Wednesday, January 10, 2018

"Marketing is Enthusiasm Transferred ..."

I was on LinkedIn today and saw a post by Jamie Samples, who is a marketing consultant for the horse industry. She had posted one of her all-time favorite quotes: 

"Marketing is enthusiasm transferred to the customer," 

which was attributed to Gregory Ciotti, a marketing expert specializing in software.

Wait, what? To me, marketing often seems like big business trying to convince us all to buy things we don't need.

I learned at a young age to be pretty cynical about marketing, so this definition sounds a bit naive to me. So often marketing has just been a way of whitewashing dubious products and making them sound appealing to people who shouldn't be buying them. Often the companies know the product doesn't have much value, but they do it anyway because they see $$$. From cheap toys that were marketed during Saturday morning cartoons, to cigarette companies that continue to make money by selling a product that has killed tens of thousands, we are surrounded by dubious marketing. The toy companies know their toys will break within a week. And I can't believe cigarette companies are really enthusiastic and excited about their newest product that will rope in new segments of the market. It's a job and they do it to make money. Actually, I think it would be even more disturbing if they were truly excited about selling cancer to teens.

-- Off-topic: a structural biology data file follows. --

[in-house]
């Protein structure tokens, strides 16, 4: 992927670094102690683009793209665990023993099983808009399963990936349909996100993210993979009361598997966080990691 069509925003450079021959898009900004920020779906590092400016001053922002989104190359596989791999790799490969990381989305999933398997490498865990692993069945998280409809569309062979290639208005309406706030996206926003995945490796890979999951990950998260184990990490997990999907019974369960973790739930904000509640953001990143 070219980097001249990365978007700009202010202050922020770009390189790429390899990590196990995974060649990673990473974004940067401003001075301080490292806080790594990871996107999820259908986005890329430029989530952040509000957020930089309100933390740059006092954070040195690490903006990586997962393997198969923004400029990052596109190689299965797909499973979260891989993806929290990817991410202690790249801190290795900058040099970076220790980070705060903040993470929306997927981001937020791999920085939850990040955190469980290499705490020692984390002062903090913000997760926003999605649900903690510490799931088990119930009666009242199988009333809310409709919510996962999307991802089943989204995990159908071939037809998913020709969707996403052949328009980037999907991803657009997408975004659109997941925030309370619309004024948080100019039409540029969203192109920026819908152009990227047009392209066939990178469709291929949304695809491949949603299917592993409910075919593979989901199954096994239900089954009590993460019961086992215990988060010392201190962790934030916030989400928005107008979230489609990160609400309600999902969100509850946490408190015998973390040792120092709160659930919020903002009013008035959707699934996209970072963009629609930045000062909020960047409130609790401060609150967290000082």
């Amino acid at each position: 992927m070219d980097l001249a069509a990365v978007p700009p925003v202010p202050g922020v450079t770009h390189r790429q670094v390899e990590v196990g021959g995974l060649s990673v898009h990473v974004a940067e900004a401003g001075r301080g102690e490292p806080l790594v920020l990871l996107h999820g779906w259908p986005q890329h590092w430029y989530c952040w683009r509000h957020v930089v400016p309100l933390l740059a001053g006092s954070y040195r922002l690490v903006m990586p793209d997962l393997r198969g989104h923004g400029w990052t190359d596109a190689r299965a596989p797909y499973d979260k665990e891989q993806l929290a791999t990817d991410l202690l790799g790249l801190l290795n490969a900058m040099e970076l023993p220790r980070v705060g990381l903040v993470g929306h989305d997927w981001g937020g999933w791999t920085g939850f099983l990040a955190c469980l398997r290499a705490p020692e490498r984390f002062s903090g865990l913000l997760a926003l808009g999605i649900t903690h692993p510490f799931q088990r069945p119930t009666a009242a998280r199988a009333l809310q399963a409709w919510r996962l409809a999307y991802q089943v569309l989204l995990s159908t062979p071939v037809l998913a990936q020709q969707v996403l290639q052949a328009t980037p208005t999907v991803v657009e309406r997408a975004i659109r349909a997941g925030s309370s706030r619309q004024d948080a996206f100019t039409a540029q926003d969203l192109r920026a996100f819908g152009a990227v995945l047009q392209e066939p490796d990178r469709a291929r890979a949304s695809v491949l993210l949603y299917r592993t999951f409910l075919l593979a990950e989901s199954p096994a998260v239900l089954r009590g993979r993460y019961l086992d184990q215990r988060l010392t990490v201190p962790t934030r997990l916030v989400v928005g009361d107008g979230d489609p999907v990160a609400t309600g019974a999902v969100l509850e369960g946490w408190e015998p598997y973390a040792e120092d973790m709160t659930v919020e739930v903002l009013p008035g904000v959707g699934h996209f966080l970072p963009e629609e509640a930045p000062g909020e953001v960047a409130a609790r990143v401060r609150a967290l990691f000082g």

So marketing really deserves its bad rep. 

And yet... I LOVE this! 

"Marketing is enthusiasm transferred to the customer."

Because in my world, it's true. 

Marketing within the sport horse breeding community is most of what I do. I help stallion owners market their stallions; I design websites, ads, and other marketing pieces; and of course I market my own services. 

And this is a really great definition of what I do, what stallion owners do, and why we do it. 

I don't think I've ever talked to a stallion owner who didn't love her stallion and believe he's great. If she's a good horsewoman, she knows he's not perfect, and would never claim he is - but she loves him because of very real qualities that shine: temperament, movement, conformation, athleticism, intelligence, beauty, bloodlines, work ethic, kindness. There is something real that made the owner say, "This one's a keeper. This one gets to keep his parts, because he could amount to something." 

I am motivated by working with people who are starting there: starting with a horse they love as well as believing that he's good quality. People who see their stallion as more than just a "product" and a business proposition. 

I think many European breeders laugh at American breeders' love and enthusiasm. Historically they have been more business-like and practical, leaving emotion mostly out of it. 

American breeders can definitely improve in being objective and detached, and in treating a stallion business more as a business. But I hope we can do it without losing that love and enthusiasm. In fact, I think European breeders can learn from us a little about the joys of investing a little emotion into the business.

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